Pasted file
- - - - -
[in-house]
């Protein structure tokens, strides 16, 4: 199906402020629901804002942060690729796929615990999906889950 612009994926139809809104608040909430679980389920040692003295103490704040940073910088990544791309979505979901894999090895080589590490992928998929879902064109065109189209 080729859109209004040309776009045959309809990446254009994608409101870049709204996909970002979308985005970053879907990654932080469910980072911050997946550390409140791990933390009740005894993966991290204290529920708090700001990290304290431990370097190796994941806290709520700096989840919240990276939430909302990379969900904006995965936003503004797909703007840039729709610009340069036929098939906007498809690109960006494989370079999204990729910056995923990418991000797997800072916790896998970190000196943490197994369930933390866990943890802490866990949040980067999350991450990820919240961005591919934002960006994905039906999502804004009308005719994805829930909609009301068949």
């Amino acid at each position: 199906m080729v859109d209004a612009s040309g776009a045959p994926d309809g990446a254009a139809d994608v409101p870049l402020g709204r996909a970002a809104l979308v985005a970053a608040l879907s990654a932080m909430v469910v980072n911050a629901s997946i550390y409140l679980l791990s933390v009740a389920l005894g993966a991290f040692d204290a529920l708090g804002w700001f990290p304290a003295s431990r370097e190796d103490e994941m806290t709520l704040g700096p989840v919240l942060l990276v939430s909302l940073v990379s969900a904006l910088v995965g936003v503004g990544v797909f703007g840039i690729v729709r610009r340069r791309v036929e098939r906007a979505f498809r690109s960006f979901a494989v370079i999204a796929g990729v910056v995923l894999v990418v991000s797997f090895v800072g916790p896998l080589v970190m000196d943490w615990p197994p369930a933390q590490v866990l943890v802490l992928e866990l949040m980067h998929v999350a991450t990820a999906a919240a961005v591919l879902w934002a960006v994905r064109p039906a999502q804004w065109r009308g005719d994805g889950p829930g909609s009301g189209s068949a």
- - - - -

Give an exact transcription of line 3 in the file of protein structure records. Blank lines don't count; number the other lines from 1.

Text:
């Amino acid at each position: 199906m080729v859109d209004a612009s040309g776009a045959p994926d309809g990446a254009a139809d994608v409101p870049l402020g709204r996909a970002a809104l979308v985005a970053a608040l879907s990654a932080m909430v469910v980072n911050a629901s997946i550390y409140l679980l791990s933390v009740a389920l005894g993966a991290f040692d204290a529920l708090g804002w700001f990290p304290a003295s431990r370097e190796d103490e994941m806290t709520l704040g700096p989840v919240l942060l990276v939430s909302l940073v990379s969900a904006l910088v995965g936003v503004g990544v797909f703007g840039i690729v729709r610009r340069r791309v036929e098939r906007a979505f498809r690109s960006f979901a494989v370079i999204a796929g990729v910056v995923l894999v990418v991000s797997f090895v800072g916790p896998l080589v970190m000196d943490w615990p197994p369930a933390q590490v866990l943890v802490l992928e866990l949040m980067h998929v999350a991450t990820a999906a919240a961005v591919l879902w934002a960006v994905r064109p039906a999502q804004w065109r009308g005719d994805g889950p829930g909609s009301g189209s068949a």